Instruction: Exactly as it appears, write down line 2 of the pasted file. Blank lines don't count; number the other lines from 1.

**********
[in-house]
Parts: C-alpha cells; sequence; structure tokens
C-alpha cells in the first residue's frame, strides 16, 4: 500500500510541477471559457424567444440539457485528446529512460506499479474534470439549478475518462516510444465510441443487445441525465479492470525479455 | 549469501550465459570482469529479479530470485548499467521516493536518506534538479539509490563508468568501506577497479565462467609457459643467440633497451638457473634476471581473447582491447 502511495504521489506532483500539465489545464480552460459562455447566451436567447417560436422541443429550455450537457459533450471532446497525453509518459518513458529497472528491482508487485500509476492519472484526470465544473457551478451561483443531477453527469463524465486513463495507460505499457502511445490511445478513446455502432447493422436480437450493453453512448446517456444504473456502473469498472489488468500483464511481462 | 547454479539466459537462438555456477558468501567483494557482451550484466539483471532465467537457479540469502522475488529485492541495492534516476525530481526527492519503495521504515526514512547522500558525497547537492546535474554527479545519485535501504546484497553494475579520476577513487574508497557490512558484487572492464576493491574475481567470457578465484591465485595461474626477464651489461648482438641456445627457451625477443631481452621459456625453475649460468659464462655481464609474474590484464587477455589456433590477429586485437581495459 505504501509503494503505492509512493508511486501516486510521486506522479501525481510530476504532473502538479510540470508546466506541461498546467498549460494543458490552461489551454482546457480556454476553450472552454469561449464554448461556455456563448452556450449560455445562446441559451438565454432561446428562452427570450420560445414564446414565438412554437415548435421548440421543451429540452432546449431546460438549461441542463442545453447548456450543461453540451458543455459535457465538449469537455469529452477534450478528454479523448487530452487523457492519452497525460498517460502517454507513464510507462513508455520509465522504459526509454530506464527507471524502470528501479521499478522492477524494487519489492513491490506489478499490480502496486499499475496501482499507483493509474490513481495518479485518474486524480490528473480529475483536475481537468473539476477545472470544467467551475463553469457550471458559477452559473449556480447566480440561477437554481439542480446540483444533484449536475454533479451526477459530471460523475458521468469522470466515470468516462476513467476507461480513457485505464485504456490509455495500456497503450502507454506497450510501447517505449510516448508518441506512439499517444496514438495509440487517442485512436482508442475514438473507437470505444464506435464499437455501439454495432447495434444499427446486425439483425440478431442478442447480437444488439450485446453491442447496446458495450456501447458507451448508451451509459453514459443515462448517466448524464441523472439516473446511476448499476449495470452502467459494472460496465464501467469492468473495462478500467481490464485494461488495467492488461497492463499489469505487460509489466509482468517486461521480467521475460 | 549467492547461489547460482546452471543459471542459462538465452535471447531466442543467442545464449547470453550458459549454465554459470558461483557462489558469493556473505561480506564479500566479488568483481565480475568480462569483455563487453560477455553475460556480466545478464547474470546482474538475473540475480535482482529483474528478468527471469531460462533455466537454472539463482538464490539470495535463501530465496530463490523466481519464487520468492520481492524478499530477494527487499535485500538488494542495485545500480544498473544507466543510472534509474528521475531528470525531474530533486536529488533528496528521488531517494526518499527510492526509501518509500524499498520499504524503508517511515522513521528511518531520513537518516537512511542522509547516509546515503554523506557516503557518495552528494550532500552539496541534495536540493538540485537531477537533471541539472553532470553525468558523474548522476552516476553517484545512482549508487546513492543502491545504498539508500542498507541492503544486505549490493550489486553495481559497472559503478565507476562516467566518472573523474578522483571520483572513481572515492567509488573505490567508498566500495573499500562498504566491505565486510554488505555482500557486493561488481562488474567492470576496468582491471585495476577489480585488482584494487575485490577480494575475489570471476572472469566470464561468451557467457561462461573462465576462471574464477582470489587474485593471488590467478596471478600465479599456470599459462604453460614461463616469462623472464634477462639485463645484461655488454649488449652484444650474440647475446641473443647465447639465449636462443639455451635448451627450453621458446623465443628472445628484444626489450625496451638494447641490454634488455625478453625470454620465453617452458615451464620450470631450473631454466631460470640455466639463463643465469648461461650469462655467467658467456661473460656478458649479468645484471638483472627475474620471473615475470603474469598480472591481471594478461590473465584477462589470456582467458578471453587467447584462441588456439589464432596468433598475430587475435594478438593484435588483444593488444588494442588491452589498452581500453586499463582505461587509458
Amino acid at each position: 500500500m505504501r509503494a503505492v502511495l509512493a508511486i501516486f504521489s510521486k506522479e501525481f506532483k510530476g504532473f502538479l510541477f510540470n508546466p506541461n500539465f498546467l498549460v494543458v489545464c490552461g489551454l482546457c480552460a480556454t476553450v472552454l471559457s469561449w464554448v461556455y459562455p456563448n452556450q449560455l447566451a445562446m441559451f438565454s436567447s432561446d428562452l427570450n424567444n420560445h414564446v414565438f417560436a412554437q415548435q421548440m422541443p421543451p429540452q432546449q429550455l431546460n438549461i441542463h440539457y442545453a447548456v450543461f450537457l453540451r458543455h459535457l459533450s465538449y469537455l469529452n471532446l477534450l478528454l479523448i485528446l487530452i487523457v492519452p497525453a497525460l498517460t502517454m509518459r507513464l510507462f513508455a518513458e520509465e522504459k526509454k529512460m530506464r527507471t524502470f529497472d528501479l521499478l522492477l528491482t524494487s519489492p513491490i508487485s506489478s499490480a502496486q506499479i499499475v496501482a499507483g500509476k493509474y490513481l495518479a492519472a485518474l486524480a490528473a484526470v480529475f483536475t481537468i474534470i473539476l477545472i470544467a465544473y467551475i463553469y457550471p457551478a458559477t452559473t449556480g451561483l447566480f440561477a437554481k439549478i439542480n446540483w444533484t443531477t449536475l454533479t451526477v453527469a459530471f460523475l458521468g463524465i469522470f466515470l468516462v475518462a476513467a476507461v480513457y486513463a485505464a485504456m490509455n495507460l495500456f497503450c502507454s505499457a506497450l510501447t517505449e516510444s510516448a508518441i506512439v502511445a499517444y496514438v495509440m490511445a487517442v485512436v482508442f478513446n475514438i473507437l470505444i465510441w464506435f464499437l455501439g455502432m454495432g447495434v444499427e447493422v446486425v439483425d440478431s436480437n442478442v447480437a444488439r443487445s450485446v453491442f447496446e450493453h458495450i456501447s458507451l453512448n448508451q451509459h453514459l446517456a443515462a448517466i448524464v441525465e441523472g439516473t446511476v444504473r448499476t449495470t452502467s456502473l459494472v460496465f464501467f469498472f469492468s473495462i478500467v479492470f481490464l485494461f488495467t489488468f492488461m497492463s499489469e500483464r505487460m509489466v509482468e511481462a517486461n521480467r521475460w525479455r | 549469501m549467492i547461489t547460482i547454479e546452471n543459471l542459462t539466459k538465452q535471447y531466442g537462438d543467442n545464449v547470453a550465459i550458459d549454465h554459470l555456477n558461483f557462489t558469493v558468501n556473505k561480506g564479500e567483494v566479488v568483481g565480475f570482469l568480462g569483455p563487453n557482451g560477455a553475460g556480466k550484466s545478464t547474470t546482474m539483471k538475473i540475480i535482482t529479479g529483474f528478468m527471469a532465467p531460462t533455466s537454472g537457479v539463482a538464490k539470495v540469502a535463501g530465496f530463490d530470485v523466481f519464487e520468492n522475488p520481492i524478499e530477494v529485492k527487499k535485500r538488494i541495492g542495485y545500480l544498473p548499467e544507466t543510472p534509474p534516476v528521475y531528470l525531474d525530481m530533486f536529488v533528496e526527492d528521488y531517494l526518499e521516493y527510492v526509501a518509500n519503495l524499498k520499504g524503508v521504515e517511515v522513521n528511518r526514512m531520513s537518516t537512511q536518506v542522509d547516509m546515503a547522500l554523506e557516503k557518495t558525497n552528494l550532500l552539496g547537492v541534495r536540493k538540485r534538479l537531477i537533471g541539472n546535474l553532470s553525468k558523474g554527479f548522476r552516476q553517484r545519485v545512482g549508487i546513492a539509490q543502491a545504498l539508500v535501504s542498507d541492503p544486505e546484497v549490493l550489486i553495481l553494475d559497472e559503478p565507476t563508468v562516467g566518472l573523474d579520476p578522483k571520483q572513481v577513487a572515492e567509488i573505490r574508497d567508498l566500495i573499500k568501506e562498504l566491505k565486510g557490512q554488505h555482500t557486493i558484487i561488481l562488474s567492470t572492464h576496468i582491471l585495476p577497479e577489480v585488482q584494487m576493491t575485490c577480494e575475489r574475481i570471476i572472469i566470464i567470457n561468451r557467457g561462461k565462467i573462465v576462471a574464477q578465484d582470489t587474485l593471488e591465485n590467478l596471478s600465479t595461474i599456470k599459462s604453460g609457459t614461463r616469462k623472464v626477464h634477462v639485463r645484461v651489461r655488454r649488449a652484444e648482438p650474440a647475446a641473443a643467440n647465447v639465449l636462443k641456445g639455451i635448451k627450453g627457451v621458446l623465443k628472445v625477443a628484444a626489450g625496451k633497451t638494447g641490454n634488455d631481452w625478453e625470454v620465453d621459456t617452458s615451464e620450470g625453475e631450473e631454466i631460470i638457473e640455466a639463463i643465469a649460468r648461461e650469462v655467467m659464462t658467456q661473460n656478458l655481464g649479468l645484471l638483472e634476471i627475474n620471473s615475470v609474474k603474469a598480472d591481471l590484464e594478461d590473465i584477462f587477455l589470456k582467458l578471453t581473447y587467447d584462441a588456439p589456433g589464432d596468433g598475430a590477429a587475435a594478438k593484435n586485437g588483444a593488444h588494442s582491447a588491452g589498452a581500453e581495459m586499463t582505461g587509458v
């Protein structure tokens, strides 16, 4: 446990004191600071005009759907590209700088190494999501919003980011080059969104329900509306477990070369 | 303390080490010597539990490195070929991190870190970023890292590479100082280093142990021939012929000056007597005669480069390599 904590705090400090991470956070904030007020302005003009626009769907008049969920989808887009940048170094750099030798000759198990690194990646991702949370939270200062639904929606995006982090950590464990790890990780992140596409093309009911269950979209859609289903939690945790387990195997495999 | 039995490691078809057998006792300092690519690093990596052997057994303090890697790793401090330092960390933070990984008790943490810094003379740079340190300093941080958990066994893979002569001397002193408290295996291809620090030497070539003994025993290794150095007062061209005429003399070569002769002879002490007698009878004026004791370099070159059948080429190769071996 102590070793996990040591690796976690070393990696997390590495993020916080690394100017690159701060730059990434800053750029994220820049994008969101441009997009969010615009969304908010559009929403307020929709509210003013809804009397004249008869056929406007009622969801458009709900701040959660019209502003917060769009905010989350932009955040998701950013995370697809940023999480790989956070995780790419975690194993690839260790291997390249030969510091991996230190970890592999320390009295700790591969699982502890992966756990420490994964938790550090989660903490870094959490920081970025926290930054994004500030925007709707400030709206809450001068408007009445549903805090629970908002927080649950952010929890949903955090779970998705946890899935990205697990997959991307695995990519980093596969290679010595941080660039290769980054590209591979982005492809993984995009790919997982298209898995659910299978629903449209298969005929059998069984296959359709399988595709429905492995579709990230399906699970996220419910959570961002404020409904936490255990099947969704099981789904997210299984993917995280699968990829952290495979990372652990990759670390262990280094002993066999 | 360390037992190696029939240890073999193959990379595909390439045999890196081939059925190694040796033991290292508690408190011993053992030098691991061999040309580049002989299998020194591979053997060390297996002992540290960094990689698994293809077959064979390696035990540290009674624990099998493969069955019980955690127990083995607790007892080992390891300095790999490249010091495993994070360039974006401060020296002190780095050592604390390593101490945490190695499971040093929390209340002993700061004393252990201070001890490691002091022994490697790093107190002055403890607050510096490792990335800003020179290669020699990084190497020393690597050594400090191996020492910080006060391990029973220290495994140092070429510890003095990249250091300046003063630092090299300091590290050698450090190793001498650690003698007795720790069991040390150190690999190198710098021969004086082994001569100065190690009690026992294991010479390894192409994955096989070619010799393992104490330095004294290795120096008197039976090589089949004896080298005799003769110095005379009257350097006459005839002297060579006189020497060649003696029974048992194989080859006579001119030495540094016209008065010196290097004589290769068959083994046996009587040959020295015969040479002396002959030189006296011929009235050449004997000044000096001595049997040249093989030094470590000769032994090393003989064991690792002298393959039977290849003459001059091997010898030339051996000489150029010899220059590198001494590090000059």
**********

Parts: C-alpha cells; sequence; structure tokens